[iDC] Conference thoughts

Stmart96 at aol.com Stmart96 at aol.com
Fri Nov 20 09:47:42 UTC 2009

Dear All   I want to second  Sean's  statement   below    I especially want 
to thank Trebor  for   bringing us together.   I too missed a lot  of the  
presentations  but  found those I heard   provocative,   demanding   
rethinking our conceptual  frameworks while getting  the details and specifics in  
sight.   I wondered most  about  the place of the  digital in theorizing 
generally.   How do we put  the digital in  a larger frame .   We certainly  do 
think of political economy  and governance  but  how would we rethink the 
social, the body, the  aggregate and the questions raised in the round up 
session  on  difference race  gender sexuality.   Should digital be  central to 
rethinking  other aspects of social  and cultural criticism  and how?    
Well  I look forward to ongoing  conversation.   Thanks again all    Patricia 
In a message dated 11/19/2009 8:38:48 A.M. Eastern Standard Time,  
scubitt at unimelb.edu.au writes:

Dear  Distributed Collaborators

First thanks Trebor: the event was everything  the discussions had made us

Second, like everyone else, I  desperately wanted to attend everything, and
of course missed many  things

Our thinking is thinking - live, changing, active,  participatory, dialogue.
The concepts rise and fall. This is good. I  admired Jon beller's insistence
on the actually-existing Armageddon of the  global poor; and henry warwick's
insistence on the environmental limits to  digital media. One points to the
failure of the current regime to address  poverty, pandemic, war, climate
change and toxic waste. The other suggests  that as long as we keep thinking
of sustainability as a matter of  sustaining human development at the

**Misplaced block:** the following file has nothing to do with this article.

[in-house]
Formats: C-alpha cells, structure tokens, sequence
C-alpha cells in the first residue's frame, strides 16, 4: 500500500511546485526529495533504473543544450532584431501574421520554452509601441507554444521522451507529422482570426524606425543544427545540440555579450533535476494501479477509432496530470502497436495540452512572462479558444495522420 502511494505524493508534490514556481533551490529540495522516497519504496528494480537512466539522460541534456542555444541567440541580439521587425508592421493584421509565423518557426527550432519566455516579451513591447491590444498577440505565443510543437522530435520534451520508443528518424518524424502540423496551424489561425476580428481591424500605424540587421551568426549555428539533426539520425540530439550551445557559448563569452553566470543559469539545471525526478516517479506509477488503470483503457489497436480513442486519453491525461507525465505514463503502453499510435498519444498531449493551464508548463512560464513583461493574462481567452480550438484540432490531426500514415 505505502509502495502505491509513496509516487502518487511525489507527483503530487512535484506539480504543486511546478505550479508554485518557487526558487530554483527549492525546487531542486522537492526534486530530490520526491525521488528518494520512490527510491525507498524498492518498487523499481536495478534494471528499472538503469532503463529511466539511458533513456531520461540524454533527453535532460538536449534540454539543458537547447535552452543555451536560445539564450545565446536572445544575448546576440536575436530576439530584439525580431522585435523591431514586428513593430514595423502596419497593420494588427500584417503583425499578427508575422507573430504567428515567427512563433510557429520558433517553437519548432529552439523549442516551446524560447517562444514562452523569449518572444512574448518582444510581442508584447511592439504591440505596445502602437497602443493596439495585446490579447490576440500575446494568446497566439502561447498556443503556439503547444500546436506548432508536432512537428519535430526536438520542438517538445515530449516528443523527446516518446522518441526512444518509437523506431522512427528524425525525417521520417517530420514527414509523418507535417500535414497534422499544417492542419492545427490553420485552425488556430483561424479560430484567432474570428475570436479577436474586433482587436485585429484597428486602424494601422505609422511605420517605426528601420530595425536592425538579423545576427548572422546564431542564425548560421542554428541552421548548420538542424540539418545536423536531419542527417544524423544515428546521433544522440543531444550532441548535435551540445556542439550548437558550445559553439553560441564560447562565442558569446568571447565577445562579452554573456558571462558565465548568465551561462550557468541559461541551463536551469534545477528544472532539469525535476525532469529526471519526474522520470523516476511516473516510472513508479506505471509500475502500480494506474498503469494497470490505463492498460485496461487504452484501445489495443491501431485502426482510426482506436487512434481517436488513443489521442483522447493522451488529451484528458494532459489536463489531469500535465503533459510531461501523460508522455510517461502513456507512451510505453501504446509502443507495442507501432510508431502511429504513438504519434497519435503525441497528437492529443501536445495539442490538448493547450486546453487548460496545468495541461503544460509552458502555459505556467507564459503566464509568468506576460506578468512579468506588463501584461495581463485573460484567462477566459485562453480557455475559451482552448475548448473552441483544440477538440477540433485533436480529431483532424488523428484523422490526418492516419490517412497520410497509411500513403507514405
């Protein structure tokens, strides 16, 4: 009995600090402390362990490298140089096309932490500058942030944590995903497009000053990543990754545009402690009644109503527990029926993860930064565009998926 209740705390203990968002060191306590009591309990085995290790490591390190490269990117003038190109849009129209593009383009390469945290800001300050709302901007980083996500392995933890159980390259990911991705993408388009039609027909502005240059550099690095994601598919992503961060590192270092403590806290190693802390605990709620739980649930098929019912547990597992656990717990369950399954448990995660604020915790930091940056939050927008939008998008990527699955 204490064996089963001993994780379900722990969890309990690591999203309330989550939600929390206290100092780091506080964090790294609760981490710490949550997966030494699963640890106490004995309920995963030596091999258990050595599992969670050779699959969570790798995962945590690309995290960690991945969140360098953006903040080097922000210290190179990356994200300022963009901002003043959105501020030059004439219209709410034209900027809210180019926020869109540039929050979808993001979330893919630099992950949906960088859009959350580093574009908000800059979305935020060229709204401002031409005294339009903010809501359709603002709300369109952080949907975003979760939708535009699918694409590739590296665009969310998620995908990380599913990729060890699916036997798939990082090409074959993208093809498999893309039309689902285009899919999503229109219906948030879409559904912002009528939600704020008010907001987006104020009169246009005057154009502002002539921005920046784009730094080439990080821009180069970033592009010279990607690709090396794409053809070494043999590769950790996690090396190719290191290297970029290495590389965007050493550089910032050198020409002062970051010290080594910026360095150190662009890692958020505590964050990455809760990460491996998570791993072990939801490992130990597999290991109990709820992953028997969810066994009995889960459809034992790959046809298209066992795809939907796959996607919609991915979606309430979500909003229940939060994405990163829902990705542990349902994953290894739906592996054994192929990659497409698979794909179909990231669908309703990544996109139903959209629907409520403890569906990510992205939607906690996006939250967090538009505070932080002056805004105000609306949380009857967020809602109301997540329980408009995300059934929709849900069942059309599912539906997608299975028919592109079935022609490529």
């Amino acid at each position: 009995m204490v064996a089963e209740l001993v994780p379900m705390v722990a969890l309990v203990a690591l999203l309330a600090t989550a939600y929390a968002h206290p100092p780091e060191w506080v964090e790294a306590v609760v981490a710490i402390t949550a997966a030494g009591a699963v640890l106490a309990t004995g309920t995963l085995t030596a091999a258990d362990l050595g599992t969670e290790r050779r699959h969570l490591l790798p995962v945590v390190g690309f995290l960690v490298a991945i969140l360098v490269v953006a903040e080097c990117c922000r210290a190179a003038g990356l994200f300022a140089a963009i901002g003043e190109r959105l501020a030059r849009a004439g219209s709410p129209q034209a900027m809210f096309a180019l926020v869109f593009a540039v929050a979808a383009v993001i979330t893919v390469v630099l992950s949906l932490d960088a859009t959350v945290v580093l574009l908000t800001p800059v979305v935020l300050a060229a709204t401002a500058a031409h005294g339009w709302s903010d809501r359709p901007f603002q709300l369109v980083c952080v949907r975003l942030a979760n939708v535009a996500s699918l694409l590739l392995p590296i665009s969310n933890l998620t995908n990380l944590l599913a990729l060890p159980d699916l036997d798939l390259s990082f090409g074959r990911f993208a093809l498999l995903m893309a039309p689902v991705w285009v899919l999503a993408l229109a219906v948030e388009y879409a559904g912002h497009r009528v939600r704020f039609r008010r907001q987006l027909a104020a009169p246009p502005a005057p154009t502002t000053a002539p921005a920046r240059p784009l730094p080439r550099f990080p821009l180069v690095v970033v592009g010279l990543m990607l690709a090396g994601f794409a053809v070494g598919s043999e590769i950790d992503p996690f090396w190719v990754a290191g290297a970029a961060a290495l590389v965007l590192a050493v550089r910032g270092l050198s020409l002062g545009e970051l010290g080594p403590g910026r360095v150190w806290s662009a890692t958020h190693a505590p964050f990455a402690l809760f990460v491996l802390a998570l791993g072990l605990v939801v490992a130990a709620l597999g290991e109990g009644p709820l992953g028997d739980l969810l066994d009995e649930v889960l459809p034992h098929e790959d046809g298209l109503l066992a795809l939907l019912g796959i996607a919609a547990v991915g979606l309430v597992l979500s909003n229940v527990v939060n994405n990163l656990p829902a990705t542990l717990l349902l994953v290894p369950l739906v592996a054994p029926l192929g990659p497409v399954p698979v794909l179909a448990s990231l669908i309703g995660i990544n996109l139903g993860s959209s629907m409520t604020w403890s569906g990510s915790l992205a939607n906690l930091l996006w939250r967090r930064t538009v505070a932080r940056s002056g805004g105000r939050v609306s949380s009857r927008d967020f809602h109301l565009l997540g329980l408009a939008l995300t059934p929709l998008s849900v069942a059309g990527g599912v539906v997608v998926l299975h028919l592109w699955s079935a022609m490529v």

of non-human, nothing is  sustainable. Other speakers raised the paucity of
address to other human  subjects: well, I suppose we couldn't all of us 
of everything in  conference papers, but it is right to hear these 

I greatly  enjoyed the empirical papers, like hector's, which dragged the
hi-falutin  theoreticism of mine back to the grounds of real lives. 
the  articulation between the specific and the general is a challenge which 
take away from the conference as a critical one  - for any of  the
methodologies, from political economy to actor-network theory, that we  
addressed. It is the key to understanding how to manoeuvre between  the
pessimism of the critical tradition and the optimism - without which  
changes - most articulately voiced by Michael  Bauwens.

Penultimately, we do need the vocabularies developed as a  trade shorthand
for internal discussions, but we also need to think how -  at the very least
in words, but also in diagrams and images of all kinds -  to speak in ways
that the interested public can latch onto. I feely admit  that without
clarity of thinking, there is little chance of clarity in  language, and we
are all trying to make sense of something which neither  matches our old
habits of thought nor sits still long enough for us to form  new

Last: My own paper is a case in point: at 10  thousand words, it testifies 
the difficulty of thinking clearly and, in  my case, a failure to do so. 
last version of my paper is no longer the  draft posted on Slideshare but
sitting  here:
Perhaps it  is too early for clarity, but then again, perhaps this is 
the  moment when clearly stating the problems is the best thing we can do.  
here goes: The current system is failing and has been failing the poor,  the
homeless, the migrant, the imprisoned and the planet since Bretton  Woods.
There are forces - political, technical, economic - striving to  bring to
birth an alternative. There are traps for the unwary, but there is  also the
opportunity now, perhaps for the first time since the formation of  the UN
system, to think that a roots-up alternative might be emerging.  The
challenge for the emerging thing, whatever it may turn out to be, is to  be
better than the existing regime in terms of human conditions, and  
The fact that we concentrate on internet suggests we should look  to
technologies as the key to how this might happen, though we know that  they
are not autonomous - in fact they are enslaved. The problems are too  great
for solo research - this also we learn as the capacity of networks.  How we
set about change changes the change we bring about. This event was a  great
signpost towards collaborative work to open up the  future


Prof Sean  Cubitt
scubitt at unimelb.edu.au
Media and Communications  Program
Faculty of Arts
Room 127 John Medley East
The University  of Melbourne
Parkville VIC 3010

Tel: + 61 3 8344  3667
Fax:+ 61 3 8344 5494
M: 0448 304 004
Skype:  seancubitt

Editor-in-Chief  Leonardo Book  Series

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